How I Learned to Stop Rebating and Love Trade Allowance Agreements

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Trade Allowance Agreements in Microsoft Dynamics 365 for Finance and Operations (D365FO) offer users a powerful tool to handle sales promotions, which can influence a company’s customers towards desirable volume and behavioral sales goals. Out-of-the-box, D365FO offers three types of promotion types—Bill Back, Off-Invoice, and Lump Sum—working alongside other tools present in D365FO’s Sales and Marketing module.

Setting up Trade Allowance Agreements

User-created agreements begin like many business processes: with a fund budget, before setting up individual merchandising events (or allowance contracts) to create claims against. These claims are then processed for payment or deduction. D365FO offers trade promotion-specific analytical tools to gauge program effectiveness as well.

Sales promotions are often multi-faceted, allowing several types of users to interact with the agreement. Finance and marketing departments can work together to allocate discretionary funds before setting up the agreement. For instance, a bill-back merchandising event that, once enacted, will produce claims to be passed on to AR to process as customer deductions. Management can then track the promotional fund for effectiveness and program profitability through the reporting tools within the Sales and Marketing module.

Once program negotiations are complete, the Trade Allowance Agreement can be created. After setting up an agreement’s header and choosing relevant customers and items, the user can move to the agreement’s lines section to define an individual program(s).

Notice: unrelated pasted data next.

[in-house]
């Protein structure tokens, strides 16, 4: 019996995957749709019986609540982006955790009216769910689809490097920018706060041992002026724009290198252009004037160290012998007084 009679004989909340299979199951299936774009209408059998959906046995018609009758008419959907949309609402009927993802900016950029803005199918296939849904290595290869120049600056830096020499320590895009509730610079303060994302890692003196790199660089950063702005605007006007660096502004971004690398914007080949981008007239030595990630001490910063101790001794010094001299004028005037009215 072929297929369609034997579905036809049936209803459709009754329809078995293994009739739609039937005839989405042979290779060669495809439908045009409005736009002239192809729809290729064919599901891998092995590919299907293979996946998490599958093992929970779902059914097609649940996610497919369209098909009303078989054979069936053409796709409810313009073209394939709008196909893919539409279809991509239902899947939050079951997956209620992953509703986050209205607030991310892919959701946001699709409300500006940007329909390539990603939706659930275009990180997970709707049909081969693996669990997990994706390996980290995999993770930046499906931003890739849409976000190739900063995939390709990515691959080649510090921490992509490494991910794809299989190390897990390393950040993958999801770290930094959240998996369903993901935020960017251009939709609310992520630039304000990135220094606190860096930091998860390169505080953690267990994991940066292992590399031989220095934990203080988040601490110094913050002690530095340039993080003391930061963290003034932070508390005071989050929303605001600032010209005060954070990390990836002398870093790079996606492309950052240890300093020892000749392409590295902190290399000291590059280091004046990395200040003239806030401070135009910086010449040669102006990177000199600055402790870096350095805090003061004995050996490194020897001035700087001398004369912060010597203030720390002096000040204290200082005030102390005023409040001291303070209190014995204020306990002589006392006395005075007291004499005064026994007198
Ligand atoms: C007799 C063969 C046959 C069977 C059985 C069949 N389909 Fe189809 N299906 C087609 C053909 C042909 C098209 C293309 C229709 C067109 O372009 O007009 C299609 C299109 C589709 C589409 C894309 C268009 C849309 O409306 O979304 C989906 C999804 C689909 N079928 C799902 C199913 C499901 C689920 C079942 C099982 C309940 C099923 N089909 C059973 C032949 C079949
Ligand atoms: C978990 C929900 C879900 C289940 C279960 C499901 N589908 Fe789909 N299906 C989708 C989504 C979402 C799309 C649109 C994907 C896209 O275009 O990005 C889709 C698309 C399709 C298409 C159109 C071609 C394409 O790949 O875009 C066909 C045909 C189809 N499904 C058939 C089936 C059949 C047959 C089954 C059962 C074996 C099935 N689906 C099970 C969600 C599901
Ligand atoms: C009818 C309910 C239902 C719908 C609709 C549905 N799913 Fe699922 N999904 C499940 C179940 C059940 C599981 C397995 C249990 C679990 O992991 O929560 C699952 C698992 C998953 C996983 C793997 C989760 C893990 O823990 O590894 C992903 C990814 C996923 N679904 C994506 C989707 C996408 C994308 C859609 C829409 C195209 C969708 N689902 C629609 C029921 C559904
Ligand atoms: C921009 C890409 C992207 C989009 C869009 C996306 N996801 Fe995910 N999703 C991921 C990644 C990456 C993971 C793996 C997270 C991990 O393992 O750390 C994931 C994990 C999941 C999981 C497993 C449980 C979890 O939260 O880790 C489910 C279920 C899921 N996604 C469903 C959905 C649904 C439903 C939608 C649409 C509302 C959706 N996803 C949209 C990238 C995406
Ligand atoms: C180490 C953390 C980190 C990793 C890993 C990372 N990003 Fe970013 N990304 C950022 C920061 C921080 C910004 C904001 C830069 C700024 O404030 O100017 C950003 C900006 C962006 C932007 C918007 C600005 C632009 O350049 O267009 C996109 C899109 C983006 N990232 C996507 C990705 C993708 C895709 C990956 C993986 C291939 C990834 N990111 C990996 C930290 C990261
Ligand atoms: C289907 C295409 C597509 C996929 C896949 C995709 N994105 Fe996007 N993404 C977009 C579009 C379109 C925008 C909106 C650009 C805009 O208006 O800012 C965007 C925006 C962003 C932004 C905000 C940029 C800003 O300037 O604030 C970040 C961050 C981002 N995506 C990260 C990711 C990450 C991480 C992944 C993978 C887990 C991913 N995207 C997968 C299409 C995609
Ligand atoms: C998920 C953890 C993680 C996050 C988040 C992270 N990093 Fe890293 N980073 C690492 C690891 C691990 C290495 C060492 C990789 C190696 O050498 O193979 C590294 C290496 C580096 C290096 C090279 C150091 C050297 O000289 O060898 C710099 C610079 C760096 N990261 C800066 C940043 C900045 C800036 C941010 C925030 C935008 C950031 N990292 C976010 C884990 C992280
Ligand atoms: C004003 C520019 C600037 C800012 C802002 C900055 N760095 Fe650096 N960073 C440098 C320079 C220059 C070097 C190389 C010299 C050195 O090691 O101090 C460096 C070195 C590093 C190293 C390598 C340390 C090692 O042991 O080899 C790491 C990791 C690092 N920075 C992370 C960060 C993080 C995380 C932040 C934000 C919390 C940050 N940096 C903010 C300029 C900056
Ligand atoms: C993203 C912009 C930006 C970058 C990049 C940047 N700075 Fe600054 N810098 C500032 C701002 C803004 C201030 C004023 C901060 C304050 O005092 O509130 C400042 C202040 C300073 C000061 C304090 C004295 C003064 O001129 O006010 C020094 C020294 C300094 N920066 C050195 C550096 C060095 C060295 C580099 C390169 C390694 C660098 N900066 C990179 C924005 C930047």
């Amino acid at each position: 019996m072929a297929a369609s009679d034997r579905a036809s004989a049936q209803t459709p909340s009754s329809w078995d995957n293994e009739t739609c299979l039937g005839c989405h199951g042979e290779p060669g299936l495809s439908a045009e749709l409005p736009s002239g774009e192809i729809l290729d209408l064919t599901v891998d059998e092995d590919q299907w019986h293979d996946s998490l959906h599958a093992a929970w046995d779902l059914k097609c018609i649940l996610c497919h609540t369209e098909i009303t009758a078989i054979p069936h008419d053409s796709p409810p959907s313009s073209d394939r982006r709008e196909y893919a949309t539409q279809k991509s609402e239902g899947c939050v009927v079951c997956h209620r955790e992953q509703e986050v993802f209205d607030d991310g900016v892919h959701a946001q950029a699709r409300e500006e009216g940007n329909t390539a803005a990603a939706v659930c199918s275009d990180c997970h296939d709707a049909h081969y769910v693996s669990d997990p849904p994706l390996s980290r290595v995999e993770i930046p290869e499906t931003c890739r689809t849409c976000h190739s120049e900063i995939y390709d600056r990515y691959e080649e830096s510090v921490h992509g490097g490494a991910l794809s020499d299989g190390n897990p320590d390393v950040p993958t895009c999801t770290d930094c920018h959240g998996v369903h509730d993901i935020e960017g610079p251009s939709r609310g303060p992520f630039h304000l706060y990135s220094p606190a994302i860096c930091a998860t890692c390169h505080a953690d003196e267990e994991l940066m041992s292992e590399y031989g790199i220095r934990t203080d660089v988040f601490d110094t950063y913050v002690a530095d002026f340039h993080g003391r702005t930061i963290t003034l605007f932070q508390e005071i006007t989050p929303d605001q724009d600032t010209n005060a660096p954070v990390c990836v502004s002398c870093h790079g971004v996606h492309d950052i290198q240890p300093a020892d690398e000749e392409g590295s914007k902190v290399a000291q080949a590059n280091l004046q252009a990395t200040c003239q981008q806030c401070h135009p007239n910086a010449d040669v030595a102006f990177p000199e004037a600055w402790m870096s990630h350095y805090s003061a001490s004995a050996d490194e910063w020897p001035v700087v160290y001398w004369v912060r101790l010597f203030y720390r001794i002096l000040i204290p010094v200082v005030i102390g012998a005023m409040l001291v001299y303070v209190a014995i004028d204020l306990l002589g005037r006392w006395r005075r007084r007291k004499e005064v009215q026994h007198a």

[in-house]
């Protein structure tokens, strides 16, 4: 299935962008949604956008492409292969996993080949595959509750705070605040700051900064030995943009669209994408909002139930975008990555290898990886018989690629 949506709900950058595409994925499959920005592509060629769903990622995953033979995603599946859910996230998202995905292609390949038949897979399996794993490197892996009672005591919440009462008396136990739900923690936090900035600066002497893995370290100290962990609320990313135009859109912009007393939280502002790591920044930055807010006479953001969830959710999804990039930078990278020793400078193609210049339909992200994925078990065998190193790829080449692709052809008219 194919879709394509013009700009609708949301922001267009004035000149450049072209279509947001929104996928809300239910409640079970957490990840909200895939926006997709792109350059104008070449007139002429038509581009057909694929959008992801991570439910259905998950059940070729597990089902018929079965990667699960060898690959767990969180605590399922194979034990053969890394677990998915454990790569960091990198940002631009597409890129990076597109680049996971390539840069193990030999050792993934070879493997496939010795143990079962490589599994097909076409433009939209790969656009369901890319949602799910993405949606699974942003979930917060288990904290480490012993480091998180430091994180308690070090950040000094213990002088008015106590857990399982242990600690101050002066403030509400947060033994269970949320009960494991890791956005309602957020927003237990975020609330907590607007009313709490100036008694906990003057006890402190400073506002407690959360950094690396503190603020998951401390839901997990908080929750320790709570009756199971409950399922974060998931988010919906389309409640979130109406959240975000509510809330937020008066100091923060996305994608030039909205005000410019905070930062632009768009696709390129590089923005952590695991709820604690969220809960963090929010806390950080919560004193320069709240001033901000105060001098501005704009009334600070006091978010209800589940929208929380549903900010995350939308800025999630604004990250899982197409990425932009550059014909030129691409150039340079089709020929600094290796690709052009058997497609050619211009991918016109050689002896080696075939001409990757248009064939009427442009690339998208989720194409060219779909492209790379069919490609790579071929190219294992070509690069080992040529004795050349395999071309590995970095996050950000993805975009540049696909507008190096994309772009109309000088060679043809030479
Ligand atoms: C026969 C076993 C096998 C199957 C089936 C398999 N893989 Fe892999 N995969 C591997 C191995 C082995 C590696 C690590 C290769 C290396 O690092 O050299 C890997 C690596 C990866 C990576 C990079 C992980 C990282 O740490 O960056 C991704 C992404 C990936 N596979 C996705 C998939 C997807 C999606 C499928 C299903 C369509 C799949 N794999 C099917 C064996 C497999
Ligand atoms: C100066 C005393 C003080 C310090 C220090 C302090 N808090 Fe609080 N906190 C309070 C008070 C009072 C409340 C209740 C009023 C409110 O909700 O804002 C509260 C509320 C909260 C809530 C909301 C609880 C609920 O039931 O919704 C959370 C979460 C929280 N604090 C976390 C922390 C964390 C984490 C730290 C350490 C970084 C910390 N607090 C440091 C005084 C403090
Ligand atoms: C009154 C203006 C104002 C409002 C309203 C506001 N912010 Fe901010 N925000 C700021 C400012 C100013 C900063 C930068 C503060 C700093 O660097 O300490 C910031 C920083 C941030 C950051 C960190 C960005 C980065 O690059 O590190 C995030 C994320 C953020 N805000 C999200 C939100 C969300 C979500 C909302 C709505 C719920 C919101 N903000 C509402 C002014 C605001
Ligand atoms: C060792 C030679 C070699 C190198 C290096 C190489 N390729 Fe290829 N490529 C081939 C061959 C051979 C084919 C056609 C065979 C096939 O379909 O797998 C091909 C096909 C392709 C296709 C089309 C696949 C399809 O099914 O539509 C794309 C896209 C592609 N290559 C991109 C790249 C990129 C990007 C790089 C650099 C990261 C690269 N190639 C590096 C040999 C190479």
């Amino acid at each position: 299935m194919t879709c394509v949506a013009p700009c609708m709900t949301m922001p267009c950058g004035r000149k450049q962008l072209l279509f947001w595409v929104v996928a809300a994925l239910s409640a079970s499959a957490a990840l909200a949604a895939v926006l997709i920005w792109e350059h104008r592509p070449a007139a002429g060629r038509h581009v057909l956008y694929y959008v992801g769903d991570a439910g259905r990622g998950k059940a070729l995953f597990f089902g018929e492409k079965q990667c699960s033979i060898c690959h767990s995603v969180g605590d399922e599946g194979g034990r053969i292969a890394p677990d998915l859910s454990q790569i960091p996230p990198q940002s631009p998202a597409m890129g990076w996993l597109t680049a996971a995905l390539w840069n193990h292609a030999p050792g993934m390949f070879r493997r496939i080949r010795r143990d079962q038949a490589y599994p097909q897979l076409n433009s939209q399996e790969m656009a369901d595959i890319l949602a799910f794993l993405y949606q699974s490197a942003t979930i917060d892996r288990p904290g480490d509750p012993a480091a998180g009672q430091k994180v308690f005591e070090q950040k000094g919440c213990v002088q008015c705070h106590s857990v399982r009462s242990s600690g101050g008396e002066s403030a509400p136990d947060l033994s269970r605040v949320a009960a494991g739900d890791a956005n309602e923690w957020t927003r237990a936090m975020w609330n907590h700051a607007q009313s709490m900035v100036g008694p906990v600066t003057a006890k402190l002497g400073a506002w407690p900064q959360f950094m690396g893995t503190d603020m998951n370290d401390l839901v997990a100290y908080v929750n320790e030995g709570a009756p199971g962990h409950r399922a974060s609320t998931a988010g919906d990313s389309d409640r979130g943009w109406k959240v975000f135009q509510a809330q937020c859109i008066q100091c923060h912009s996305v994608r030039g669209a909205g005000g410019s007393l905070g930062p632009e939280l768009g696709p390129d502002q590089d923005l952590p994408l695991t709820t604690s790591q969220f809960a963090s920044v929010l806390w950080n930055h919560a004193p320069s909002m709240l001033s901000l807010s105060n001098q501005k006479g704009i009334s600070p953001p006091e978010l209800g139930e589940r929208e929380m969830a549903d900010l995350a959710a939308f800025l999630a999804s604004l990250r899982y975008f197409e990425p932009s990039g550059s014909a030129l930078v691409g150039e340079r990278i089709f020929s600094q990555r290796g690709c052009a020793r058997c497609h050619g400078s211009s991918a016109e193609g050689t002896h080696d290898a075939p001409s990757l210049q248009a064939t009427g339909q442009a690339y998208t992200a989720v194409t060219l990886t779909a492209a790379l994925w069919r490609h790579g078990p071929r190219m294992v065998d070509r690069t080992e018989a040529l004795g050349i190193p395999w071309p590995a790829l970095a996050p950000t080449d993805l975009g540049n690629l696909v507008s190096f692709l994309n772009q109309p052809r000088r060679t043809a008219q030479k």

Individual Merchandising Events

Individual Merchandising Events are created where a user can select items from the agreement’s header specific to each created event. The result of these events is similar to D365FO’s Rebate functionality, where specific customer/item combinations drive the result of the agreement.

Sikich recently demoed this functionality to a potential client utilizing the bill-back event type. Bill-backs are a form of rebate relevant to Proof of Performance scenarios where users can define rules stating how the bill-back will be applied (i.e., sales order creation date, gross v. net, quantity v. amount, etc.). A specific Rebate Program is defined in the Trade Allowance Management Parameters setup as the default rebate program for bill-backs.

Defining Specifics for the Bill-Back Program

Once you’ve selected the customer and items for a bill-back event, you can amend its Amount tab, where you define the specifics of the program. For example, if you are trying to drive increased units sold, you can offer a 5% rebate on quantities sold below 1,000 units, and an 8% rebate on quantities sold between 1,000 and 2,000 units, etc. Once it’s been approved and confirmed, the user will see its processing in the Sales Order Line Price Detail when issuing an order to the relevant customer with the relevant items from the agreement.

This scenario assumed a “short-payment” coming from the customer when settling the issued invoice from the last paragraph. At the time of payment posting, the user utilized a deduction payment journal to process the short-payment and apply the deduction before matching its application via the Deduction Workbench in the Sales and Marketing module.

Bill-backs are just one of the three out of the box event types. Each event type reacts differently and has specific uses for companies. Stay tuned for an in-depth dive into the Lump Sum and Off-Invoice event types.

Have any questions about Bill-Backs in D365FO? Please reach out to our team at any time.

This publication contains general information only and Sikich is not, by means of this publication, rendering accounting, business, financial, investment, legal, tax, or any other professional advice or services. This publication is not a substitute for such professional advice or services, nor should you use it as a basis for any decision, action or omission that may affect you or your business. Before making any decision, taking any action or omitting an action that may affect you or your business, you should consult a qualified professional advisor. You acknowledge that Sikich shall not be responsible for any loss sustained by you or any person who relies on this publication.

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